The ongoing battle between Google and French book publishers came to an end yesterday, when the search engine giant announced an agreement that will return out-of-print stories to the reading public.
"We are forging partnerships that we believe will put France ahead of the rest of the world in bringing out-of-print works back to life," Philippe Colombet, strategic partner development manager of Google Books France, wrote in a blog post.
Almost 75 per cent of the world's books are out of print and largely unavailable, Colombet said. In order to make that cache available to anyone in the world, Google is digitising millions of out-of-print works. But the company hit some snags six years ago, when French authors and publishers sued Google for copyright violations.
The French Publishers Association and the French Author's Association have since withdrawn their suits, Colombet said Monday, calling it a "win-win solution" that allows publishers and authors to retain control over the commercial use of their books, while opening the possibility of out-of-print books to reach a wide audience.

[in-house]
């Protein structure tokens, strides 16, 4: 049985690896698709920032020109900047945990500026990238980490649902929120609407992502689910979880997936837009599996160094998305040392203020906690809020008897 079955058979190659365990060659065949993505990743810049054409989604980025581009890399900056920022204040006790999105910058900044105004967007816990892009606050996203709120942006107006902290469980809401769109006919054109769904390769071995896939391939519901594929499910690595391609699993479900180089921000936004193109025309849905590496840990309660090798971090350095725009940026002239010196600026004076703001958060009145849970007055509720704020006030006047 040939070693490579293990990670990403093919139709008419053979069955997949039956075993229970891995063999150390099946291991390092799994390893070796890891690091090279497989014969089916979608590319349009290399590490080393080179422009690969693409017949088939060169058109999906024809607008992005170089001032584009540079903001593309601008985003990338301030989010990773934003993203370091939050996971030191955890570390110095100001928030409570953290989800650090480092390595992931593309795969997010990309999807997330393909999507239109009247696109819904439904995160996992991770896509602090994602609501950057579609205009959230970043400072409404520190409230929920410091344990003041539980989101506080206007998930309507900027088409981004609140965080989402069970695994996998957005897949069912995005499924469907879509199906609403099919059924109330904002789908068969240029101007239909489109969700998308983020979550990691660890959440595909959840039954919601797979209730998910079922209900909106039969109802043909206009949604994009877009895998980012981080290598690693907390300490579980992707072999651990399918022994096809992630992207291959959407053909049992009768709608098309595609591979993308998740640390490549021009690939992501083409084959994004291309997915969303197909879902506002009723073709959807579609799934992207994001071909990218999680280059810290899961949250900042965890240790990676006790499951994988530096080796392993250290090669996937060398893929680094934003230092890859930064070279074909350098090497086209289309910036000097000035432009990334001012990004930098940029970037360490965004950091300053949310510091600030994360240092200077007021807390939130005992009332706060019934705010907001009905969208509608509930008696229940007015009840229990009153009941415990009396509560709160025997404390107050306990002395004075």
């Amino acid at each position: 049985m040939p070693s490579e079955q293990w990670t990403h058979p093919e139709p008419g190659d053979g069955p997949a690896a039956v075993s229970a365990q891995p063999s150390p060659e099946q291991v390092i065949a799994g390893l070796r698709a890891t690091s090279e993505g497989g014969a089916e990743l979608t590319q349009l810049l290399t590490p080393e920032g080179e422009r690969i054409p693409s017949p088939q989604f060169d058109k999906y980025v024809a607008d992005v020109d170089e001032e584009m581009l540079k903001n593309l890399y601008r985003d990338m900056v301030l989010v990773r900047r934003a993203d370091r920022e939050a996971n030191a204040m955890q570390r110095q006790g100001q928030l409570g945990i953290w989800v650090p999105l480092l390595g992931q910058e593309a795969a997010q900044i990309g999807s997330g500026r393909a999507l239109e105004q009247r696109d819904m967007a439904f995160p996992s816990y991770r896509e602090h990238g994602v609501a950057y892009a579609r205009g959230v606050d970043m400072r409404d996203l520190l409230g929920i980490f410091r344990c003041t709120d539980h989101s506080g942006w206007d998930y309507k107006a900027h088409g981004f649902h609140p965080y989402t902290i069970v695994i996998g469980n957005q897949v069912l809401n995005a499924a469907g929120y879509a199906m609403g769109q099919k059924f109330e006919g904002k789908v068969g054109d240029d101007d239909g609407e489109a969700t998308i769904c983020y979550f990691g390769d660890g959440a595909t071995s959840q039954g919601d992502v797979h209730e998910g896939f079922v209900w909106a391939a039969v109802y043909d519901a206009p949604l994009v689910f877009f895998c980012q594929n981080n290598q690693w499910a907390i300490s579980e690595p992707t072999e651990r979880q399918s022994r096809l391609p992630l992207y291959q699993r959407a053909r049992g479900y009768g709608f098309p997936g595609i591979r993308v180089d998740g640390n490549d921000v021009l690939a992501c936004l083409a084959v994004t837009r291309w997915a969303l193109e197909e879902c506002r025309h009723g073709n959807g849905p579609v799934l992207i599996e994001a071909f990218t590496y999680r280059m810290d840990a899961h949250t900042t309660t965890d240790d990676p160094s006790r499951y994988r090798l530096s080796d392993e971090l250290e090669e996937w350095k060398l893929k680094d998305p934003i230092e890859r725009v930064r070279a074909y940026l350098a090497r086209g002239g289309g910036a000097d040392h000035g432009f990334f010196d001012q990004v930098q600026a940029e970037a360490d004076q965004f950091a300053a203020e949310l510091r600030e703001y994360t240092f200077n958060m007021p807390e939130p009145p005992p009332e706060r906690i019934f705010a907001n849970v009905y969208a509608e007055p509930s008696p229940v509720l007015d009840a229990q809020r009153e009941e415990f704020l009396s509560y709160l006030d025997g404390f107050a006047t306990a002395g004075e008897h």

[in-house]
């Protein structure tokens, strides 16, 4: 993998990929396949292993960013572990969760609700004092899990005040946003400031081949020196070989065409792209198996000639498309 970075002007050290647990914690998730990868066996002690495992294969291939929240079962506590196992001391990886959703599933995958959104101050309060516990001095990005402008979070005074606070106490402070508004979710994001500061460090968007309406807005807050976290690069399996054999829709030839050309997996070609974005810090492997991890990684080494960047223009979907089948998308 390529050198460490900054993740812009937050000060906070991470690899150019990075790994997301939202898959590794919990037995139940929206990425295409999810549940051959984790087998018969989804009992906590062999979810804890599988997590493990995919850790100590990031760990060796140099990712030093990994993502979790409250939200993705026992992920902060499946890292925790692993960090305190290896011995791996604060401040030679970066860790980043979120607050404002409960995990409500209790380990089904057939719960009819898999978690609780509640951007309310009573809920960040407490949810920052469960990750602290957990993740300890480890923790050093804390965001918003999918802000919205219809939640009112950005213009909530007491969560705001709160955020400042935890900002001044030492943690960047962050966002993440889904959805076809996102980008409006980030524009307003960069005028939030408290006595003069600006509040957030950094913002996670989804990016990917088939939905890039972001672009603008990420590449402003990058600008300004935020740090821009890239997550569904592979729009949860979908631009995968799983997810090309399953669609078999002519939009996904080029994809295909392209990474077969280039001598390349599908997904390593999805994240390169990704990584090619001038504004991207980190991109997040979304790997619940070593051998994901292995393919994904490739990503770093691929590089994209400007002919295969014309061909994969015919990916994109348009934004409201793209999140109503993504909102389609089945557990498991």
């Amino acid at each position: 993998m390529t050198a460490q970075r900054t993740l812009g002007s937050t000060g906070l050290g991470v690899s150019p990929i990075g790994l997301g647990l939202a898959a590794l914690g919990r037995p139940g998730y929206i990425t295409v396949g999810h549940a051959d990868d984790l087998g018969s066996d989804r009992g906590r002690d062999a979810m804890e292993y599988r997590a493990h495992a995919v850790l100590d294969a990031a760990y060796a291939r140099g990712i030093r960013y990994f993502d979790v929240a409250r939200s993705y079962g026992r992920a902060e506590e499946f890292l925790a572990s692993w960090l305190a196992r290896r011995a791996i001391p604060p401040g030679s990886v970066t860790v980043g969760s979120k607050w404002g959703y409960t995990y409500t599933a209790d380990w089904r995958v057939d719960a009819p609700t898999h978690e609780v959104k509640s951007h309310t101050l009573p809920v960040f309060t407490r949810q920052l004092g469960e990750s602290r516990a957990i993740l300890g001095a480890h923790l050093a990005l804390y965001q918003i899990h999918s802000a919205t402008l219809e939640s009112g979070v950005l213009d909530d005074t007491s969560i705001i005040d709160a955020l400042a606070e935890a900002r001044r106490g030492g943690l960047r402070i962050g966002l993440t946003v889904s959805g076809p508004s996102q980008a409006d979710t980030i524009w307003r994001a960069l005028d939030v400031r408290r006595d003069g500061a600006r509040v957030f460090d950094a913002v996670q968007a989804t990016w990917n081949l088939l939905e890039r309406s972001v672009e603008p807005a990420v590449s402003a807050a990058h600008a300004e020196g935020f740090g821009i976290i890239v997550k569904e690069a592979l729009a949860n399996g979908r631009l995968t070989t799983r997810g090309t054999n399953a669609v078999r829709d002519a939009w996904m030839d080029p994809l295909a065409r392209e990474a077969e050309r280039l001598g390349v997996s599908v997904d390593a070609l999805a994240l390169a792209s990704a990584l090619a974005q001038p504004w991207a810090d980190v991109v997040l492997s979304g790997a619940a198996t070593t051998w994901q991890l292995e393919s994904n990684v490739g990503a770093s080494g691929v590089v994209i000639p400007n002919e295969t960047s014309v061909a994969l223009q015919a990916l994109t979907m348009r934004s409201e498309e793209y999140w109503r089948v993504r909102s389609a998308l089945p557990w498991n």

The hope of the new partnership, Colombet said, is that it will boost the emerging French electronic book market.
In a continuation of its new French agreement, Google will sponsor publishers' new Young Reading Champions Program and are supporting the Publishing Laboratory, which helps startups and traditional partners test digital technologies.
Last month, Google's YouTube scored a legal victory when a French court rejected claims from the country's largest television broadcaster that the video-sharing site violated its copyright.
Earlier this month, a California district judge ruled that a lawsuit against Google over its book digitisation effort can be designated as a class action.